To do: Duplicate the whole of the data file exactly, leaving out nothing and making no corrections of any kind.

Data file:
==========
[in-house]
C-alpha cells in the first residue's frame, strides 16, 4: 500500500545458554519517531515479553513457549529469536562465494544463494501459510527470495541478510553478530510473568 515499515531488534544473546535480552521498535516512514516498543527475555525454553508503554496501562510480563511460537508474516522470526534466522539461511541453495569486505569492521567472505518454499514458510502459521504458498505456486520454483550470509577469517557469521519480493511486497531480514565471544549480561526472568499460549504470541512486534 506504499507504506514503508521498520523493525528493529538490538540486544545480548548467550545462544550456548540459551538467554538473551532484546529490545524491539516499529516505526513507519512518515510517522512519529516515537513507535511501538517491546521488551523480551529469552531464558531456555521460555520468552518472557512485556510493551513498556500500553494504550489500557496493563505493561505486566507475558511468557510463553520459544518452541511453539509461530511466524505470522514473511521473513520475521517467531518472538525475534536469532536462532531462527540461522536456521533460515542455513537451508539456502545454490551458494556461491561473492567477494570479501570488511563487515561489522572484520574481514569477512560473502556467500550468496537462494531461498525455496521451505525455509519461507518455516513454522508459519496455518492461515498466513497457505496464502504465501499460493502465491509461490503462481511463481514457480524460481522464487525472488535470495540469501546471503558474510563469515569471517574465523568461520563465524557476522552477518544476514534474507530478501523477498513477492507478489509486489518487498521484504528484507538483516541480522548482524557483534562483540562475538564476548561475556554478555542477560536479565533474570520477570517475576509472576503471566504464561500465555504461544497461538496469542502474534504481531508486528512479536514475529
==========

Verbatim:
[in-house]
C-alpha cells in the first residue's frame, strides 16, 4: 500500500545458554519517531515479553513457549529469536562465494544463494501459510527470495541478510553478530510473568 515499515531488534544473546535480552521498535516512514516498543527475555525454553508503554496501562510480563511460537508474516522470526534466522539461511541453495569486505569492521567472505518454499514458510502459521504458498505456486520454483550470509577469517557469521519480493511486497531480514565471544549480561526472568499460549504470541512486534 506504499507504506514503508521498520523493525528493529538490538540486544545480548548467550545462544550456548540459551538467554538473551532484546529490545524491539516499529516505526513507519512518515510517522512519529516515537513507535511501538517491546521488551523480551529469552531464558531456555521460555520468552518472557512485556510493551513498556500500553494504550489500557496493563505493561505486566507475558511468557510463553520459544518452541511453539509461530511466524505470522514473511521473513520475521517467531518472538525475534536469532536462532531462527540461522536456521533460515542455513537451508539456502545454490551458494556461491561473492567477494570479501570488511563487515561489522572484520574481514569477512560473502556467500550468496537462494531461498525455496521451505525455509519461507518455516513454522508459519496455518492461515498466513497457505496464502504465501499460493502465491509461490503462481511463481514457480524460481522464487525472488535470495540469501546471503558474510563469515569471517574465523568461520563465524557476522552477518544476514534474507530478501523477498513477492507478489509486489518487498521484504528484507538483516541480522548482524557483534562483540562475538564476548561475556554478555542477560536479565533474570520477570517475576509472576503471566504464561500465555504461544497461538496469542502474534504481531508486528512479536514475529